Damn Teenagers! Or, I mean, Damn Teenager!!

Okay, so I know I need to add the next post to my 642 Things, but I’d rather rant tonight. Yeah, yeah, I know you’re all desperately waiting for another entry (here is where I would enter in the word NOT, but I am not twelve years old anymore, but I will just hope you get the sarcasm instead), but I just gotta rage instead. Plus, what came up for this prompt ended up highly X-Rated and I can’t write it until I check into into wordpress’ rules on X-rated blogging. Maybe I should find an alternate site for the next post in the meantime….

But, I digress. What I wanted to do instead was bitch and complain about this little shit of a teller in Walmart. And yes, I’m calling some fifteen-year-old kid a little shit because he obviously stirred something up in me that I did not like. But let me start at the beginning….

I was on my way to through the till when I decided to pick up a treat for my children seeing as it’s spring break and they were all pouty that they had to go to karate (“It’s spring break! Why do we have to do anything!”). Originally, I had picked up mini eggs for them, but then thought to myself that maybe I shouldn’t always get them food as a reward. Maybe I should find other things so when they get older they do not use food to make themselves feel better. So, in light of this aha! moment, I picked up the only comic books I could find at the till; Sonic the Hedgehog for my son and Archie for my daughter (which I think could be just as damaging as food. I mean, really? Two girls fighting over one guy for decades? One is gorgeous and rich and the other is smart and a perfect homemaker? Are you fucking kidding me? Which desperate loser came up with this scenario while jerking off to Three’s Company? Oh, wait, Archie’s sold millions of copies for eons…I guess he’s not such a loser afterall…).

I throw the comic books down on the belt and this boy (I call him that cause he probably is, he can’t possibly have his driver’s license yet, not even his “L”) picks them up and says, “Archie and Sonic. Aren’t you a little old for them? Shouldn’t you be buying Sudoku instead?”

Now, I should have told him to keep his opinions to himself like a proper little puke, but of course, my ego jumped in, offended that he was either making a crack at my age or making assumptions about my hobbies, or both. Either way, I could not let him think I was some Sudoku-playing Archie and Sonic-reading grandma and so, in great defense, said, “God, no!” (Oh, that’s right. This shit got real. I called on God and everything!)

He was shocked. “Why don’t you like Sudoku?”

“Because I hate pointless problem solving,” I replied as he rang the rest of my purchases in through the little scanner thing (Oh yeah, brilliant, I know. If you ever need advice on witty comebacks, I’m your girl).

“Oh, so then, what DO you do?” He asked me, as if Sudoku and comics were pretty much the ONLY thing anyone could possibly do with their time (and, to add more of my judgment, he does work at Walmart. I’m assuming comics and Sudoku could easily be commonly purchased items there…oh, don’t get your panties all in a bunch. You’ve seen those Walmart shoppers pictures too, I know you have…).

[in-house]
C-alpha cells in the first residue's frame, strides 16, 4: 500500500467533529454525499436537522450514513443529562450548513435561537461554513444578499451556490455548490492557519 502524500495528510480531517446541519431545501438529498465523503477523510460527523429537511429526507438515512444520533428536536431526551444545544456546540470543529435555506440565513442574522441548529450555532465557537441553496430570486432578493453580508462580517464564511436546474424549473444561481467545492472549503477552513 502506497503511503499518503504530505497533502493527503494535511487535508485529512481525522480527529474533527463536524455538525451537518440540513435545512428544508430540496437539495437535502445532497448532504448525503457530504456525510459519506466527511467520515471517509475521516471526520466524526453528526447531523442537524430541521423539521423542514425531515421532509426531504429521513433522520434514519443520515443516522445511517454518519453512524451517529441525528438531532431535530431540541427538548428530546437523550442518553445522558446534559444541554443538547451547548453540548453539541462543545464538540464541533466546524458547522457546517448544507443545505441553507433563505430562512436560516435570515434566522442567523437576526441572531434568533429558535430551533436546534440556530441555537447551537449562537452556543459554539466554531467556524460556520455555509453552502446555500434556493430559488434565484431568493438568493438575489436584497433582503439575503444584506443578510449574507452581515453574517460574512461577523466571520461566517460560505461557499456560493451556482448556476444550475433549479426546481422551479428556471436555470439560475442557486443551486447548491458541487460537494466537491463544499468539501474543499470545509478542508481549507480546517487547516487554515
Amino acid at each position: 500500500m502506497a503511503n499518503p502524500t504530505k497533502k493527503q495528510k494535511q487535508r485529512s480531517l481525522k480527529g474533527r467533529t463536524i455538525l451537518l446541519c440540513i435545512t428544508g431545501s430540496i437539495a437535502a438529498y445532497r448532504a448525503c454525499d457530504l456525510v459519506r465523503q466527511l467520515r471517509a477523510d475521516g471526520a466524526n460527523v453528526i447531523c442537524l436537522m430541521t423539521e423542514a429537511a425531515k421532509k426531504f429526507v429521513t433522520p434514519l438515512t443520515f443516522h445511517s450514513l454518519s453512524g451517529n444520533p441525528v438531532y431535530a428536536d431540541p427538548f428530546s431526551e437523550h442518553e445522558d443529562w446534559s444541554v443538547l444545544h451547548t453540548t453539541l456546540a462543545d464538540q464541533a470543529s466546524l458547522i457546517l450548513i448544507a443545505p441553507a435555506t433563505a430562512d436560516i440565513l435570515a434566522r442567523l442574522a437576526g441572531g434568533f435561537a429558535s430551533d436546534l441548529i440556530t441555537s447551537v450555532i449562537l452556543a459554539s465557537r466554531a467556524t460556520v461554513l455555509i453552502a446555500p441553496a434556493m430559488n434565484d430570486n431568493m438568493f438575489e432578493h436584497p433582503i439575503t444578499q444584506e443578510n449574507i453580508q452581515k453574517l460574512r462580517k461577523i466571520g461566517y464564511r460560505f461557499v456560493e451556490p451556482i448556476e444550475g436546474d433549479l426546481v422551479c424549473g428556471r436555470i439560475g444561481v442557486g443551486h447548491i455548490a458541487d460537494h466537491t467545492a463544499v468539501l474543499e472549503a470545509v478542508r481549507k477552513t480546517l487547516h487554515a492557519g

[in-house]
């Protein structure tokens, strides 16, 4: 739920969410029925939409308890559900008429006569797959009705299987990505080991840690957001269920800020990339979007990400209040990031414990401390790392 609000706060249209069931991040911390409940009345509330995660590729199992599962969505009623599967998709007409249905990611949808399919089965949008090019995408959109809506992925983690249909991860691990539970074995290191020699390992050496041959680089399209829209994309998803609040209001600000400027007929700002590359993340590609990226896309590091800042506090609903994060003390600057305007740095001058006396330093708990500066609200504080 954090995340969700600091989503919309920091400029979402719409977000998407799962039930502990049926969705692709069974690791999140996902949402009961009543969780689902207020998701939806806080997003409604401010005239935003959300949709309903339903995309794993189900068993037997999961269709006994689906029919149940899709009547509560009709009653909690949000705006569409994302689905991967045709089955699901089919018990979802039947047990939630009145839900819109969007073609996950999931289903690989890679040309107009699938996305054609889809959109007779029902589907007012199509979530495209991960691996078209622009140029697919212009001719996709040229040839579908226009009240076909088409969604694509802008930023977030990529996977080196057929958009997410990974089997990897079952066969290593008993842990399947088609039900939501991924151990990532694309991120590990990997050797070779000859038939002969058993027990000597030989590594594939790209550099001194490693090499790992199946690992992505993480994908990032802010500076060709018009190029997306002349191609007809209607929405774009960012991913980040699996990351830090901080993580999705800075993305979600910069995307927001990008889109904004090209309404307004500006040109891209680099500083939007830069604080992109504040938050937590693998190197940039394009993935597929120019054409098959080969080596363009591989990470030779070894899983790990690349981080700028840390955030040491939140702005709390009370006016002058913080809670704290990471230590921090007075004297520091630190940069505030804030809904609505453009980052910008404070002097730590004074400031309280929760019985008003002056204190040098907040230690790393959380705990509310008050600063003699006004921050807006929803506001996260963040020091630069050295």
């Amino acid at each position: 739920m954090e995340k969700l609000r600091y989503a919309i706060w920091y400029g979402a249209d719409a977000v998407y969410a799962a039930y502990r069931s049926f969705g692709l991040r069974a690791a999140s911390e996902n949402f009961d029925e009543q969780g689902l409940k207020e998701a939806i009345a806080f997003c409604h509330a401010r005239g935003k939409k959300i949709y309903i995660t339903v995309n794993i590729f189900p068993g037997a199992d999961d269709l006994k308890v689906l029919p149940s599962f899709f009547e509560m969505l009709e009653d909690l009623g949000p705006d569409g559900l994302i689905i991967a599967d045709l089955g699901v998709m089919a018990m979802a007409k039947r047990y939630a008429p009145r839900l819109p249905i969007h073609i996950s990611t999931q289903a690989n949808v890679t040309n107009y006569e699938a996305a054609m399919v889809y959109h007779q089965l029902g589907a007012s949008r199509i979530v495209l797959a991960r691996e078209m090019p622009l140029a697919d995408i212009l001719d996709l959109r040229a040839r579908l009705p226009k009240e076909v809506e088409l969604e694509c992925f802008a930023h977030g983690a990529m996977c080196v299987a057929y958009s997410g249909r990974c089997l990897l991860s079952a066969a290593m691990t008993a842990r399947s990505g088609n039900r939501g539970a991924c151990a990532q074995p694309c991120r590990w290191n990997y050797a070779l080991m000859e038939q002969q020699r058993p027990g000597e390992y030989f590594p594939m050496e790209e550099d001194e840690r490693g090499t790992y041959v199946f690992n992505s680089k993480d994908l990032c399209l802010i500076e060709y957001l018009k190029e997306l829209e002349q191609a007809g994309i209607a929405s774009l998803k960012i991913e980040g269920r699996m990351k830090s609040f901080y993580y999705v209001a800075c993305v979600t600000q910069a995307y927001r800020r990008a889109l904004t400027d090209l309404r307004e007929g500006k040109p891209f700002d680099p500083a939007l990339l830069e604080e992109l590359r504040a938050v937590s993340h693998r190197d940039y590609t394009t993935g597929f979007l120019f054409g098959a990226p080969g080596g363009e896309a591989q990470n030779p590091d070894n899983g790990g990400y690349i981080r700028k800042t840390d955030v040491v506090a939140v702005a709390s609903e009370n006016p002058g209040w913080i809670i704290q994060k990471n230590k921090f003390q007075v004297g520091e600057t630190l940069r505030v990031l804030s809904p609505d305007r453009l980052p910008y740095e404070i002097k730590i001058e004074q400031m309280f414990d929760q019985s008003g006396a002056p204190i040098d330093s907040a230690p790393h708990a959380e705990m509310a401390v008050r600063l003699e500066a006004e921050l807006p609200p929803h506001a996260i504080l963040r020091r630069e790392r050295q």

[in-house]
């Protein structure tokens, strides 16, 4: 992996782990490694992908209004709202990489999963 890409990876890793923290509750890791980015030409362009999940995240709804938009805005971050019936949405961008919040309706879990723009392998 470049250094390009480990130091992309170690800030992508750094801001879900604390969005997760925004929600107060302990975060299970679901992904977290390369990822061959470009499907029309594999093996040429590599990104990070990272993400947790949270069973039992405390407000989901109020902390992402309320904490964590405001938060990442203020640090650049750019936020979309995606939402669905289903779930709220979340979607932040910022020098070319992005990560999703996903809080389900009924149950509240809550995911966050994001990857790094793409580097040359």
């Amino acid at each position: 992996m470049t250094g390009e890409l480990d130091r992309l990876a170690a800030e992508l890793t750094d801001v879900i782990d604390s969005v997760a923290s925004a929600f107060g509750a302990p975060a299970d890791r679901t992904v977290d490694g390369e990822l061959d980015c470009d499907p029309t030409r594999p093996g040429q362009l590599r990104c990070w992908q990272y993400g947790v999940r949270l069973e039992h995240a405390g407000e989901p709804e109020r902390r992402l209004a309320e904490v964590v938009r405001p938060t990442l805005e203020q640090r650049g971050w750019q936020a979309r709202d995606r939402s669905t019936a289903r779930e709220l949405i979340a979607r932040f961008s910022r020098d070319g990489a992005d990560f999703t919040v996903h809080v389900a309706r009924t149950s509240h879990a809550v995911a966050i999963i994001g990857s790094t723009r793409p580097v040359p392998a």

So, to show off my superior intellect (as he’d already made one shot that cracked my ego, I needed to be super awesome to repair it) I said, “I read,” in the tone that suggested this fact should have been obvious just looking at me.

“Oh, I hate reading.” (As if that wasn’t incredibly obvious. Maybe if he read more and talked less he’d offend less people….oh, shit…who am I talking about here, him or me? Him. Right? It has to be him…).

Now comes in my father. Or, should I say, the gene that he passed down to me, the gene of lets-help-everyone-we-meet-even-if-they-are-just-strangers-by-making-helpful-suggestions-even-if-they-aren’t-wanted kicked into high gear here. Because my husband never used to read and then he found some good books and now he reads, often, and really, if it could help him couldn’t it also help this ignorant boy with verbal diarrhea? Of course it can because I decided it could!!!

“You just haven’t found the right book,” I said.

“I tried reading Fifty Shades of Grey,” he replied.

And herein lies the problem. Of course he hates reading, he tried the most poorly written book in the history of the written word! On came the chorus of angels! This boy could still be saved, people! Good thing I came along to rid him of his book reading ignorance!!!!

“That’s your problem,” I said. “That’s the worst book every written.”

“Says who?”

Uh, what? Was it not me who just, said? Let me scroll back up to double check…hmm…yes, I just told him that. I am the one who said it is the worst book ever. Now comes the indignation….He’s daring to question me? ME?! I fucking know books, people! Doesn’t he know that??? I laugh in the face of Sonic and Archie and Sudoku BECAUSE I KNOW BOOKS! I am literate and well read and knowledgeable about all things written!!!

I had a mind to drag him home, by the ear because us Sudoku-playing old ladies to that, and rub his face in my huge library of books and say, “You would dare question a comment I make about a book! May the good lord Zeus strike you down with one of his lightning bolts and may Poseidon drag you to the bottom of the sea to be eaten alive by sea urchins! How dare you ask, WHO SAYS, about something I said!!!!!”

But I didn’t say that. Instead I said, “Well, uh, anyone who knows anything about books and writing.”

To which he replied, “Well, there you go. I don’t write!”

What? Why must this child have some kind of reply ready to fire back at me! Does he not understand? He must respect me and honor me and listen to what I say! I am the customer! I am his elder (but not by too much, that we’ve already established)! I am the all-knowing book reader!